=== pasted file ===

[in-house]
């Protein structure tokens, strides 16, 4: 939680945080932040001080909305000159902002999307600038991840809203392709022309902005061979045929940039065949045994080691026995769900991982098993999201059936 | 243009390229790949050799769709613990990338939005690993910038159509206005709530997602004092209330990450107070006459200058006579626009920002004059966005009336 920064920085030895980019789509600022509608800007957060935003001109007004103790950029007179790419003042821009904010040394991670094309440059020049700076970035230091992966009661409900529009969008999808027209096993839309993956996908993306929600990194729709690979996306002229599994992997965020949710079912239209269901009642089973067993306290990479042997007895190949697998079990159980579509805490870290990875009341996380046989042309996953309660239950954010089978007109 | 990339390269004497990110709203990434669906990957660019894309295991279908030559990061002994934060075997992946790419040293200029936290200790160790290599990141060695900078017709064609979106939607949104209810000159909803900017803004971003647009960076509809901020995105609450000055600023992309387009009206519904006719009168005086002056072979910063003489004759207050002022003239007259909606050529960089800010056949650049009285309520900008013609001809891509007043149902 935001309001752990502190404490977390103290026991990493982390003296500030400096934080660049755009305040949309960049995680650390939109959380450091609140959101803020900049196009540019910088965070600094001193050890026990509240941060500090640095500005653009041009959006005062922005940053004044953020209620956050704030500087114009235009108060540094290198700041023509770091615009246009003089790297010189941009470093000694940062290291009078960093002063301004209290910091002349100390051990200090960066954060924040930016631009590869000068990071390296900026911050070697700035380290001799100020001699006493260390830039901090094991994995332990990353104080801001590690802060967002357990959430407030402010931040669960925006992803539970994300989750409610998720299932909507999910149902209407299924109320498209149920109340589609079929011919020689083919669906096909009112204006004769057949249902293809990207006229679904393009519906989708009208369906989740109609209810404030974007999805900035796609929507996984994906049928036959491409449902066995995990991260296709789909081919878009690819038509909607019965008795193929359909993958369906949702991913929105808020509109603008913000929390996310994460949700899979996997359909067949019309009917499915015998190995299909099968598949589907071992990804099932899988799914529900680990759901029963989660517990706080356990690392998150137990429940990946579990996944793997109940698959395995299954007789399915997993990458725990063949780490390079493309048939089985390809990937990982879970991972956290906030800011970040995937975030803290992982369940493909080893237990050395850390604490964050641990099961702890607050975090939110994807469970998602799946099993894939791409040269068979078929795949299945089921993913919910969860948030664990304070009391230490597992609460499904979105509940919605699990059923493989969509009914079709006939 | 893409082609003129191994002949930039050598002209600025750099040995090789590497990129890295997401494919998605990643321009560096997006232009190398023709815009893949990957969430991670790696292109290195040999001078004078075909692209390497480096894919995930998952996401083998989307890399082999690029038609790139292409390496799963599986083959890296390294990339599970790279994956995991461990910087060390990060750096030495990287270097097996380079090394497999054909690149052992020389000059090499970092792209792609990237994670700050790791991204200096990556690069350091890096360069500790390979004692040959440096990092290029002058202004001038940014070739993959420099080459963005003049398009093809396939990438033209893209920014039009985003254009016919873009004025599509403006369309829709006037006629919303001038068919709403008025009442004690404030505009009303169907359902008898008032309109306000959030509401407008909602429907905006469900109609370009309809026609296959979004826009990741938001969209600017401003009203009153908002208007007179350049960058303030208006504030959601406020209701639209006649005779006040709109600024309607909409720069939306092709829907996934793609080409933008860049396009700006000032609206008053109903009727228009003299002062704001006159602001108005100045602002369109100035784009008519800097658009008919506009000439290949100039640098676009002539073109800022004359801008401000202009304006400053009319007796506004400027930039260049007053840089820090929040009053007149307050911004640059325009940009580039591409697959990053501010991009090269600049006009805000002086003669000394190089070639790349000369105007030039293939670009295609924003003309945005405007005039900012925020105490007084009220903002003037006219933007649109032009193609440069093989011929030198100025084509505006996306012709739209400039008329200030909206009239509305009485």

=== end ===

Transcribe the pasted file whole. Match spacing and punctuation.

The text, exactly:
[in-house]
């Protein structure tokens, strides 16, 4: 939680945080932040001080909305000159902002999307600038991840809203392709022309902005061979045929940039065949045994080691026995769900991982098993999201059936 | 243009390229790949050799769709613990990338939005690993910038159509206005709530997602004092209330990450107070006459200058006579626009920002004059966005009336 920064920085030895980019789509600022509608800007957060935003001109007004103790950029007179790419003042821009904010040394991670094309440059020049700076970035230091992966009661409900529009969008999808027209096993839309993956996908993306929600990194729709690979996306002229599994992997965020949710079912239209269901009642089973067993306290990479042997007895190949697998079990159980579509805490870290990875009341996380046989042309996953309660239950954010089978007109 | 990339390269004497990110709203990434669906990957660019894309295991279908030559990061002994934060075997992946790419040293200029936290200790160790290599990141060695900078017709064609979106939607949104209810000159909803900017803004971003647009960076509809901020995105609450000055600023992309387009009206519904006719009168005086002056072979910063003489004759207050002022003239007259909606050529960089800010056949650049009285309520900008013609001809891509007043149902 935001309001752990502190404490977390103290026991990493982390003296500030400096934080660049755009305040949309960049995680650390939109959380450091609140959101803020900049196009540019910088965070600094001193050890026990509240941060500090640095500005653009041009959006005062922005940053004044953020209620956050704030500087114009235009108060540094290198700041023509770091615009246009003089790297010189941009470093000694940062290291009078960093002063301004209290910091002349100390051990200090960066954060924040930016631009590869000068990071390296900026911050070697700035380290001799100020001699006493260390830039901090094991994995332990990353104080801001590690802060967002357990959430407030402010931040669960925006992803539970994300989750409610998720299932909507999910149902209407299924109320498209149920109340589609079929011919020689083919669906096909009112204006004769057949249902293809990207006229679904393009519906989708009208369906989740109609209810404030974007999805900035796609929507996984994906049928036959491409449902066995995990991260296709789909081919878009690819038509909607019965008795193929359909993958369906949702991913929105808020509109603008913000929390996310994460949700899979996997359909067949019309009917499915015998190995299909099968598949589907071992990804099932899988799914529900680990759901029963989660517990706080356990690392998150137990429940990946579990996944793997109940698959395995299954007789399915997993990458725990063949780490390079493309048939089985390809990937990982879970991972956290906030800011970040995937975030803290992982369940493909080893237990050395850390604490964050641990099961702890607050975090939110994807469970998602799946099993894939791409040269068979078929795949299945089921993913919910969860948030664990304070009391230490597992609460499904979105509940919605699990059923493989969509009914079709006939 | 893409082609003129191994002949930039050598002209600025750099040995090789590497990129890295997401494919998605990643321009560096997006232009190398023709815009893949990957969430991670790696292109290195040999001078004078075909692209390497480096894919995930998952996401083998989307890399082999690029038609790139292409390496799963599986083959890296390294990339599970790279994956995991461990910087060390990060750096030495990287270097097996380079090394497999054909690149052992020389000059090499970092792209792609990237994670700050790791991204200096990556690069350091890096360069500790390979004692040959440096990092290029002058202004001038940014070739993959420099080459963005003049398009093809396939990438033209893209920014039009985003254009016919873009004025599509403006369309829709006037006629919303001038068919709403008025009442004690404030505009009303169907359902008898008032309109306000959030509401407008909602429907905006469900109609370009309809026609296959979004826009990741938001969209600017401003009203009153908002208007007179350049960058303030208006504030959601406020209701639209006649005779006040709109600024309607909409720069939306092709829907996934793609080409933008860049396009700006000032609206008053109903009727228009003299002062704001006159602001108005100045602002369109100035784009008519800097658009008919506009000439290949100039640098676009002539073109800022004359801008401000202009304006400053009319007796506004400027930039260049007053840089820090929040009053007149307050911004640059325009940009580039591409697959990053501010991009090269600049006009805000002086003669000394190089070639790349000369105007030039293939670009295609924003003309945005405007005039900012925020105490007084009220903002003037006219933007649109032009193609440069093989011929030198100025084509505006996306012709739209400039008329200030909206009239509305009485």